The Outline of History

by Dave Schuler on April 26, 2014

If the history that you learned in grammar school and high school was anything like the history that I was taught (but failed to learn for reasons I’ll explain some other time), it was a history in which Rome was the heir of Athens, England was the heir of Rome, the United States was the heir of England, and every event since about 1920 took place as a response to an American action or because America failed to act. I might have thought that after all these years no American believed that any more but in reading Lawrence Summers’s op-ed in the Christian Science Monitor, I realized that the view is alive, well, and influential.

In that op-ed Dr. Summers sketches history from 1914 to the present, attributing World War I, World War II, the Viet Nam War, and the collapse of the Soviet Union primarily to American calculations or miscalculations. He culminates this highly America-centric view of history with what is, essentially, a pitch for world government:

I would suggest last that history teaches that no individual nation can be a guarantor of the stability of the system. It is only through the cooperation of nations, through the establishment of institutions, through the legitimacy that comes from convocation and dialogue, that firm and clear lines can be drawn and that others can be enticed in.

I can only surmise that Dr. Summers is now campaigning for the post of Minister of Finance of this hypothetical world government. If you don’t believe that’s what he’s getting at, allow me a question. Why does the world need a “guarantor of the stability of the system”. Stable systems don’t require guarantors. Only inherently unstable systems do.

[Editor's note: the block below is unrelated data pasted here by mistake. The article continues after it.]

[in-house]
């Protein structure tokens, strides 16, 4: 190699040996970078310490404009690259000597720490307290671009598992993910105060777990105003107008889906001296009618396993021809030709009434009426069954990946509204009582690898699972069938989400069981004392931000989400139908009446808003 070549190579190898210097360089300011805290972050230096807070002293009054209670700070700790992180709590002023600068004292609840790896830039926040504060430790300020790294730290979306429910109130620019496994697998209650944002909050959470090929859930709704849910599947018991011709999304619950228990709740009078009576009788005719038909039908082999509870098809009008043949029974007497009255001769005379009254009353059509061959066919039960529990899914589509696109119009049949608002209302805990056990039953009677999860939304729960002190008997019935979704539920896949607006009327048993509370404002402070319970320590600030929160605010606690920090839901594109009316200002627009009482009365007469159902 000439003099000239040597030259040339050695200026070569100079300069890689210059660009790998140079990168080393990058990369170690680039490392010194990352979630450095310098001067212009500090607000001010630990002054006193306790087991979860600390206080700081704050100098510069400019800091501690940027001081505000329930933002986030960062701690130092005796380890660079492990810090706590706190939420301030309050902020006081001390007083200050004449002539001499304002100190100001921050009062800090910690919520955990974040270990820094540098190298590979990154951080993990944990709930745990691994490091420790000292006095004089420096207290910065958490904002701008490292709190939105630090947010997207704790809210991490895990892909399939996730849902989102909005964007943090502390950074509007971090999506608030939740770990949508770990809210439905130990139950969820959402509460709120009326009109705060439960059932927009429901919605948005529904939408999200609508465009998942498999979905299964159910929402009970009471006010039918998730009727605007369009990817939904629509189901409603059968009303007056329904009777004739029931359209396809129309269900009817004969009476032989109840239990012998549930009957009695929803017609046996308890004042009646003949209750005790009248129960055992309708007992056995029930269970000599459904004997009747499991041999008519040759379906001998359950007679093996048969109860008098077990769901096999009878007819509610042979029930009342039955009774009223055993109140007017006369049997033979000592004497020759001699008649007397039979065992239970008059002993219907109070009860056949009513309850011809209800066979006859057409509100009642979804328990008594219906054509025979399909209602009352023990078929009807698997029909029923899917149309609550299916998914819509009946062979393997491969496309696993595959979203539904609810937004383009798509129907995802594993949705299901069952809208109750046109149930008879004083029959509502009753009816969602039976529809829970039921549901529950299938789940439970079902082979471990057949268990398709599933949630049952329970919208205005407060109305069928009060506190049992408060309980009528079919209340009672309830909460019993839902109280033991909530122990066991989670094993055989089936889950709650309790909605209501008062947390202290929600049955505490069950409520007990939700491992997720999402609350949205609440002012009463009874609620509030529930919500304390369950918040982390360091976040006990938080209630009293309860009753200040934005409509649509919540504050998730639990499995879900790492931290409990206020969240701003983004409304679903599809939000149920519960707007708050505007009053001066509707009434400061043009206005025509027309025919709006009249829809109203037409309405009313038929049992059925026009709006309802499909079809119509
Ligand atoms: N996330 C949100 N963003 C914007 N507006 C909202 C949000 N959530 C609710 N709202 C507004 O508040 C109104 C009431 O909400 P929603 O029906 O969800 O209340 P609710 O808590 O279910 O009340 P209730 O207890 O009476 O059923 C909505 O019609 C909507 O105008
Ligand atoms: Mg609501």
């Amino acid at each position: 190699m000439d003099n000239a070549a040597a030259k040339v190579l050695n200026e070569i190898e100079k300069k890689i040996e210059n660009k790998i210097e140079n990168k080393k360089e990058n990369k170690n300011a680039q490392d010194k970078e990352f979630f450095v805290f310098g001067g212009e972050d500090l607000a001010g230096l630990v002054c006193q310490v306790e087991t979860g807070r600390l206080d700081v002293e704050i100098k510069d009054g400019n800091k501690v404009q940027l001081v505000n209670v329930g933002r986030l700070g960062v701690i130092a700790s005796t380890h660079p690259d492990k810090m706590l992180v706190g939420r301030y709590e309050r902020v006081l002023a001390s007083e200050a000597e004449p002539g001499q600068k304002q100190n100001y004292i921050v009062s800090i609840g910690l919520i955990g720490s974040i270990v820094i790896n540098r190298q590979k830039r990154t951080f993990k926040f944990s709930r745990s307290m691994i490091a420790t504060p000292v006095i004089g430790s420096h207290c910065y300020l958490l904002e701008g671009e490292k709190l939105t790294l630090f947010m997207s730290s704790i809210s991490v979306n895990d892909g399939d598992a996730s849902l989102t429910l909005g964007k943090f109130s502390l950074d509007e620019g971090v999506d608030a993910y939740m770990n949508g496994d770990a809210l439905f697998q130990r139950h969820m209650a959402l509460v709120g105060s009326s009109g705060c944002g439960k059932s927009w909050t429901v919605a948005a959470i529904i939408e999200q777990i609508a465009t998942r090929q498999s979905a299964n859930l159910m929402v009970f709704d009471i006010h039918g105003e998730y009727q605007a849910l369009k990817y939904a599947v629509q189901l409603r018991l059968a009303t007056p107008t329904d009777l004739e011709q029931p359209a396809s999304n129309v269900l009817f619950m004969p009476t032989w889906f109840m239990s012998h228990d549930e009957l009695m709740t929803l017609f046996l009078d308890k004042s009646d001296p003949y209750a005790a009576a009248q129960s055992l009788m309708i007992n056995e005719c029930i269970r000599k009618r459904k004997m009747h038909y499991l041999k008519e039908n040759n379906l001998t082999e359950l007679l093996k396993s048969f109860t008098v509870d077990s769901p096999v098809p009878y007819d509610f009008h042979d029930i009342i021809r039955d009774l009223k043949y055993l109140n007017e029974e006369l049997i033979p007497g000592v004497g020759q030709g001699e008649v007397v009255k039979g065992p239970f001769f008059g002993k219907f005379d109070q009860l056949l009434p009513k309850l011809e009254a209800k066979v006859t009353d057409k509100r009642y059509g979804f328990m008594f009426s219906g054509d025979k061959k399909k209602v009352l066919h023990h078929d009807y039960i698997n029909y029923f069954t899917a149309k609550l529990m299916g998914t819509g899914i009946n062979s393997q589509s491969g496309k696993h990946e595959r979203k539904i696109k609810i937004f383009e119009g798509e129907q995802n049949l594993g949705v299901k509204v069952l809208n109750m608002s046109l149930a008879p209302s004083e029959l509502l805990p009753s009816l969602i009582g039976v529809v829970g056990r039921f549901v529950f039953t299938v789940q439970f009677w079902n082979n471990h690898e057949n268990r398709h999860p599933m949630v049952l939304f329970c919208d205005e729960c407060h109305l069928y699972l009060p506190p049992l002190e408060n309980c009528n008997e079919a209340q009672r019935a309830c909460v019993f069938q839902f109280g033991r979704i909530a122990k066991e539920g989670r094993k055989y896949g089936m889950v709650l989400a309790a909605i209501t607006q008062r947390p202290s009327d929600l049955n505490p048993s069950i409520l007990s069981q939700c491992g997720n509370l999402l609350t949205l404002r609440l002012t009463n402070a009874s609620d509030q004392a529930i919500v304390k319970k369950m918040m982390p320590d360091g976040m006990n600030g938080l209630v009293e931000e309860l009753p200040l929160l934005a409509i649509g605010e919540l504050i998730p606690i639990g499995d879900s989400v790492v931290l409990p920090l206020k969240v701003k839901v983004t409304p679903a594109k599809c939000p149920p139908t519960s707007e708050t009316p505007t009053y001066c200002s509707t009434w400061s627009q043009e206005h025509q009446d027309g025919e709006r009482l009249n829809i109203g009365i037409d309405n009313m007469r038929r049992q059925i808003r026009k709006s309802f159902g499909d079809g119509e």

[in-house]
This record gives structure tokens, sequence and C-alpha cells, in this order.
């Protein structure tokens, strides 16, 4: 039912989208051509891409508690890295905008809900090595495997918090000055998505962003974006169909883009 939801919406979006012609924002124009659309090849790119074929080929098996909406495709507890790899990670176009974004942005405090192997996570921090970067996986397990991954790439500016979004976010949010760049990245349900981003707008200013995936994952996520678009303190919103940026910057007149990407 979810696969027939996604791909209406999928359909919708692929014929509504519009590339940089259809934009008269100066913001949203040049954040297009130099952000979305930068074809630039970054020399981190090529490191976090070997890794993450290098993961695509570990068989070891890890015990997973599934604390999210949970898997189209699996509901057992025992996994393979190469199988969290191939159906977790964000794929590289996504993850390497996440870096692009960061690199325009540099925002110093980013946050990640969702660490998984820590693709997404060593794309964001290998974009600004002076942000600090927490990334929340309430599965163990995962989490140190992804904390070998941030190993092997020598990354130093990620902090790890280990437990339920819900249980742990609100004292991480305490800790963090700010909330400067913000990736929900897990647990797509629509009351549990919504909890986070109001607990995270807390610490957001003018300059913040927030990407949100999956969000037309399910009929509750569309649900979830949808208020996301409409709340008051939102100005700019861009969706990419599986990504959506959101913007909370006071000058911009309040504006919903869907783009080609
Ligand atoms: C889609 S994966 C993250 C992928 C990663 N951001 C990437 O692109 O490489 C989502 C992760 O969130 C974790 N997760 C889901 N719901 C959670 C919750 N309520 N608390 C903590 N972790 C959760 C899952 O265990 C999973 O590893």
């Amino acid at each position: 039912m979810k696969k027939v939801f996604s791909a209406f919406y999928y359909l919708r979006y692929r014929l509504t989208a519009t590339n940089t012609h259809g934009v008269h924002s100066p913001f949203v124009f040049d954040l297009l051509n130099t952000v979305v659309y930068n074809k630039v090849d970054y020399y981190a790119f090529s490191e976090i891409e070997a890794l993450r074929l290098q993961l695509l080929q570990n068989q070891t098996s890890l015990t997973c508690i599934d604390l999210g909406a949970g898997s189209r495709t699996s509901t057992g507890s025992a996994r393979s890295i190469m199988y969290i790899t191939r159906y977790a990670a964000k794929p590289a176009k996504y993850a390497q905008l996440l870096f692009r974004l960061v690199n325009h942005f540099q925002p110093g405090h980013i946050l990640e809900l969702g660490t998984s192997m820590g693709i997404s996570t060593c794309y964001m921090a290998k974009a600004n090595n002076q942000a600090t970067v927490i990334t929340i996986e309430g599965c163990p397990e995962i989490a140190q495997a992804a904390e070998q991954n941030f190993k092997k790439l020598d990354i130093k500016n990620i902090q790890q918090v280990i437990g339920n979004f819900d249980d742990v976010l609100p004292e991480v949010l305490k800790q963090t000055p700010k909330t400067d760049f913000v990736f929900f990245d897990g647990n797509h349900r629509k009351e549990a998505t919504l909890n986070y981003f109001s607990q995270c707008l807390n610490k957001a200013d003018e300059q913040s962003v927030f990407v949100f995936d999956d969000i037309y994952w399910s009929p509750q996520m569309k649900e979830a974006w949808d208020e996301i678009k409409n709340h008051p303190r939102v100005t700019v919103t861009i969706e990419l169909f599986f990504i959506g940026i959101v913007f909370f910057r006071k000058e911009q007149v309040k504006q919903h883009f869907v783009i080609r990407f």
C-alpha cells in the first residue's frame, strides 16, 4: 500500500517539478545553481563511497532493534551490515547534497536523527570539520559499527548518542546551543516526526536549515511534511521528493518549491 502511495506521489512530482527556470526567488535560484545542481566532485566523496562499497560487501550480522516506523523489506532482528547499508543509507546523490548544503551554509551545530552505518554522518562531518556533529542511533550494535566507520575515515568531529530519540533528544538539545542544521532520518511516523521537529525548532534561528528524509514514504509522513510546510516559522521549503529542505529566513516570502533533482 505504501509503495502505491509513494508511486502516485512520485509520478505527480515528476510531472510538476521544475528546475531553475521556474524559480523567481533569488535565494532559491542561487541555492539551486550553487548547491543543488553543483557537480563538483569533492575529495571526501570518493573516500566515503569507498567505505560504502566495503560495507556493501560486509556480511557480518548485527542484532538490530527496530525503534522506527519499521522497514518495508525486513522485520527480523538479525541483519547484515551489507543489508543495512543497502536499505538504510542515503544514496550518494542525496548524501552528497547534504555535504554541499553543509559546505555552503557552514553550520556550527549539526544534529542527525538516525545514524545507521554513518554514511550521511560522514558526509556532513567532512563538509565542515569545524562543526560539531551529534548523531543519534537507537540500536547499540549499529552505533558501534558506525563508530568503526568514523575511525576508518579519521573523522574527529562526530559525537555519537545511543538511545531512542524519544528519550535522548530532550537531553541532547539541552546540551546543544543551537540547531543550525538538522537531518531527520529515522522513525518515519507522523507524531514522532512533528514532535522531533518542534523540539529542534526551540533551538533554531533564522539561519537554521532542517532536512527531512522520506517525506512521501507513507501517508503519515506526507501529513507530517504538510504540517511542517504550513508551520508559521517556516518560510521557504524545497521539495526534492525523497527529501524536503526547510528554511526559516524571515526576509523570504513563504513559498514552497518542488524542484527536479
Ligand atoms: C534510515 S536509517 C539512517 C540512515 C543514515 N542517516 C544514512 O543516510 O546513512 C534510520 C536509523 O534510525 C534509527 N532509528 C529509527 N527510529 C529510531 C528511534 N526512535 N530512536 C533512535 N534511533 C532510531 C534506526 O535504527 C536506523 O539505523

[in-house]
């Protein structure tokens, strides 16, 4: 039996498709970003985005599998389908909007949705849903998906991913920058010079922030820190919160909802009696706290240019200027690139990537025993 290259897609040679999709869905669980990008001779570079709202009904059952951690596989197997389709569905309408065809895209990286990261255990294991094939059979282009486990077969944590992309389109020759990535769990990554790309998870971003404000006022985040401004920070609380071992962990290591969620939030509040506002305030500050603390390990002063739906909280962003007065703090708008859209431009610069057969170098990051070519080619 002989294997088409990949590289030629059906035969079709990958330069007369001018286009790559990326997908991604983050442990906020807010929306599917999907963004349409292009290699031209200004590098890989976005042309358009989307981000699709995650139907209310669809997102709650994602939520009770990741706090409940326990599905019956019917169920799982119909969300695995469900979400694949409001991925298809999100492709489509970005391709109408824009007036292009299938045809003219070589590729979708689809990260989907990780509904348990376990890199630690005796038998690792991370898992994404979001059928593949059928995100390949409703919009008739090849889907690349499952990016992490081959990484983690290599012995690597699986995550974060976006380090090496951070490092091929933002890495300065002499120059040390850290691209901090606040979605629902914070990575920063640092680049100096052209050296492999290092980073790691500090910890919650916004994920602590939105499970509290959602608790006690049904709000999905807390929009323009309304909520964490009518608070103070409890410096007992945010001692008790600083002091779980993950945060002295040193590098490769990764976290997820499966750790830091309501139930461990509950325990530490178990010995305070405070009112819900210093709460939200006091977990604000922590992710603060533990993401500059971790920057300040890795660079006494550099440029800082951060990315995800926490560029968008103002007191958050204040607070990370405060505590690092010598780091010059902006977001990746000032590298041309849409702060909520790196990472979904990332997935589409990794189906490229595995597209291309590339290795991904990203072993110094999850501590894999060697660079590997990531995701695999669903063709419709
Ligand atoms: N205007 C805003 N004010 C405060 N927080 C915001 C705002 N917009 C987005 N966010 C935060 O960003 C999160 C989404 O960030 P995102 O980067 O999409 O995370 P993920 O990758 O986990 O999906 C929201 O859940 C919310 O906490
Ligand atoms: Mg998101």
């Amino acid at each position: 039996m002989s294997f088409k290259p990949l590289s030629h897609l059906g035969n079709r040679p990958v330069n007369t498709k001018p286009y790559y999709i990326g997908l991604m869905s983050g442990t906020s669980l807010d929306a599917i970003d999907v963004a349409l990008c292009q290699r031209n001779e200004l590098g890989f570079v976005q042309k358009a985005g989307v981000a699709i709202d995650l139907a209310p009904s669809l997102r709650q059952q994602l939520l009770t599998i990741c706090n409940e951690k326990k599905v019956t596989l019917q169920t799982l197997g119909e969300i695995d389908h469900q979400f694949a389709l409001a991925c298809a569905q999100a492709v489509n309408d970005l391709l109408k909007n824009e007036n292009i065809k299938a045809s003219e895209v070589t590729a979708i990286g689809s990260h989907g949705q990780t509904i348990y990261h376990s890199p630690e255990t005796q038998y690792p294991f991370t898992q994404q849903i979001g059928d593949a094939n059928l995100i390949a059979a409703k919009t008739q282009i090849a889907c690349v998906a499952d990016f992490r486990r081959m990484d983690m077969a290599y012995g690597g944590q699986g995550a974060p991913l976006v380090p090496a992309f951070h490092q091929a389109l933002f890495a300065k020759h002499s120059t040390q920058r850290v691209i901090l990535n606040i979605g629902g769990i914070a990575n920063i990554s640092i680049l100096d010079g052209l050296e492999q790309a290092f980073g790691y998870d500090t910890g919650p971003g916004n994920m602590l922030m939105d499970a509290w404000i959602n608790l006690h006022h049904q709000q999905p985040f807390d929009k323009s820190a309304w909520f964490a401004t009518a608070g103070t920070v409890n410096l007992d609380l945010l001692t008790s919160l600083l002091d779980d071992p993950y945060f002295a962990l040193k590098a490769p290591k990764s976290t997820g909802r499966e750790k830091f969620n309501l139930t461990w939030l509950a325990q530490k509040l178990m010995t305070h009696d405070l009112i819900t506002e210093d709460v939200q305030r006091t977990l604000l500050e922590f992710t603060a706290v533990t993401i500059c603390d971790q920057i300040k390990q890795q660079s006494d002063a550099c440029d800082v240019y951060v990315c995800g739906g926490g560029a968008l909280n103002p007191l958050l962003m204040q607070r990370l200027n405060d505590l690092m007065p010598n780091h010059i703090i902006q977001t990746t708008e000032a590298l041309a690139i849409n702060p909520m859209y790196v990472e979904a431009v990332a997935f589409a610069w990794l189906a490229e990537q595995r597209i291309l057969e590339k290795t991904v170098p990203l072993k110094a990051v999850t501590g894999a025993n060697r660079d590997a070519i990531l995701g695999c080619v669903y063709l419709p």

Not only would I suggest a different interpretation of history, I’d suggest a different interpretation of the forces that underpin history, the forces that give history its impetus:

  • States have interests and act to further those interests.
  • The interests of states are often determined by the personal interests of their most powerful people.
  • Consequently, the interests of states will inevitably be understood very imperfectly and may not further states’ actual interests at all.
  • Also as a consequence of this, the people of most states don’t have a great deal of interest in the welfare of the people of any country other than their own (and only the welfare of their own people to the extent that it furthers their own welfare).

I would also add that government is only possible under one of two conditions:

  1. Shared values
  2. Overwhelming, crushing force

The world is barely ready for city government let alone world government.

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